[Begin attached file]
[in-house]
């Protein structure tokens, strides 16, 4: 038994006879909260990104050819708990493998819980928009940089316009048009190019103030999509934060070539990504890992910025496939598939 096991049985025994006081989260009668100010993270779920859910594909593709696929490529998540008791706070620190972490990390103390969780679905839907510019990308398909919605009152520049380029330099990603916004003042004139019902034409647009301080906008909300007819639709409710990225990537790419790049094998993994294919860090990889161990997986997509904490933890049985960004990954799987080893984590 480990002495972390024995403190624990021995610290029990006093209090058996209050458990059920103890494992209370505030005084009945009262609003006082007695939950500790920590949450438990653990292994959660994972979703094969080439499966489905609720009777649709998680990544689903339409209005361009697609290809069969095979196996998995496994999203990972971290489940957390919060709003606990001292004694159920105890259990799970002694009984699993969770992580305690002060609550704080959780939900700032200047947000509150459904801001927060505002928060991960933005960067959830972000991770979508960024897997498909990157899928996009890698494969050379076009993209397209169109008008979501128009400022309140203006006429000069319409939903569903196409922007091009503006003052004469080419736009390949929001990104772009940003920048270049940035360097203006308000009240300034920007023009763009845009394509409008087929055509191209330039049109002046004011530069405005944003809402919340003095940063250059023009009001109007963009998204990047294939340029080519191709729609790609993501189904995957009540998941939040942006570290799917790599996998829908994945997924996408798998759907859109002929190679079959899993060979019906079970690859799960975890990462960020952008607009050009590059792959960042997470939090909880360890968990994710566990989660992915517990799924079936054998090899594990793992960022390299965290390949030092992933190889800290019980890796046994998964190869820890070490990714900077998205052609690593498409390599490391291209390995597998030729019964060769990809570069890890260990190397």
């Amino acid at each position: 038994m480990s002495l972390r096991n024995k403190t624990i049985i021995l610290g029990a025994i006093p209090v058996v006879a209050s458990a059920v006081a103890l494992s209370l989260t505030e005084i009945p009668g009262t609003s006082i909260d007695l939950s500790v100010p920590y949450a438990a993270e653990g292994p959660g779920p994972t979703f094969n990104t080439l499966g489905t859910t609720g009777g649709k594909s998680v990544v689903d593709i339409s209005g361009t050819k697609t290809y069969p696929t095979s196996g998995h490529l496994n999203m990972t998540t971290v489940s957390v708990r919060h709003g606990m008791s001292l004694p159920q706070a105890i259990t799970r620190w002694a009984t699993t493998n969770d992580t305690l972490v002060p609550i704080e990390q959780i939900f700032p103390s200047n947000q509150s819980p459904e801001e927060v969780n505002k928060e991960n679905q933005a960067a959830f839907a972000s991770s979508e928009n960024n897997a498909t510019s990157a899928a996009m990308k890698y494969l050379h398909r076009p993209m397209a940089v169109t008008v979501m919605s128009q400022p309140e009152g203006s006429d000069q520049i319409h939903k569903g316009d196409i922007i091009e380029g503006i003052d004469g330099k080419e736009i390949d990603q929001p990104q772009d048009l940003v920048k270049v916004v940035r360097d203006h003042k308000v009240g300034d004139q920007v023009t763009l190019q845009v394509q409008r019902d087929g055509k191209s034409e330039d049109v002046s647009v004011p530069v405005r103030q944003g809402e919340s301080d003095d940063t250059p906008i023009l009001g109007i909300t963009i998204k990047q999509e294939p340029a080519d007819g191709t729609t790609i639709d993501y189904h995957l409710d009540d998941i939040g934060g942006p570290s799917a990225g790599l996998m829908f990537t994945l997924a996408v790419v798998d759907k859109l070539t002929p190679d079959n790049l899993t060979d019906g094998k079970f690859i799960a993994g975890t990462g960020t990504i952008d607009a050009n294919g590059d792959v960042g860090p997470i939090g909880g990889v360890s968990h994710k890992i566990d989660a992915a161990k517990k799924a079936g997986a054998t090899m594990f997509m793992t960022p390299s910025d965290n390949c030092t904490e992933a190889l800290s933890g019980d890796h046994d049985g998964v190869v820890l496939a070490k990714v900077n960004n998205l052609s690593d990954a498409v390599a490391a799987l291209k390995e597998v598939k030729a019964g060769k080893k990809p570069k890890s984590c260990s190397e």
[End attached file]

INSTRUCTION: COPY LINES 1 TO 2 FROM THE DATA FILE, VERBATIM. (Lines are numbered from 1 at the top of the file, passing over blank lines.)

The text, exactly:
[in-house]
């Protein structure tokens, strides 16, 4: 038994006879909260990104050819708990493998819980928009940089316009048009190019103030999509934060070539990504890992910025496939598939 096991049985025994006081989260009668100010993270779920859910594909593709696929490529998540008791706070620190972490990390103390969780679905839907510019990308398909919605009152520049380029330099990603916004003042004139019902034409647009301080906008909300007819639709409710990225990537790419790049094998993994294919860090990889161990997986997509904490933890049985960004990954799987080893984590 480990002495972390024995403190624990021995610290029990006093209090058996209050458990059920103890494992209370505030005084009945009262609003006082007695939950500790920590949450438990653990292994959660994972979703094969080439499966489905609720009777649709998680990544689903339409209005361009697609290809069969095979196996998995496994999203990972971290489940957390919060709003606990001292004694159920105890259990799970002694009984699993969770992580305690002060609550704080959780939900700032200047947000509150459904801001927060505002928060991960933005960067959830972000991770979508960024897997498909990157899928996009890698494969050379076009993209397209169109008008979501128009400022309140203006006429000069319409939903569903196409922007091009503006003052004469080419736009390949929001990104772009940003920048270049940035360097203006308000009240300034920007023009763009845009394509409008087929055509191209330039049109002046004011530069405005944003809402919340003095940063250059023009009001109007963009998204990047294939340029080519191709729609790609993501189904995957009540998941939040942006570290799917790599996998829908994945997924996408798998759907859109002929190679079959899993060979019906079970690859799960975890990462960020952008607009050009590059792959960042997470939090909880360890968990994710566990989660992915517990799924079936054998090899594990793992960022390299965290390949030092992933190889800290019980890796046994998964190869820890070490990714900077998205052609690593498409390599490391291209390995597998030729019964060769990809570069890890260990190397």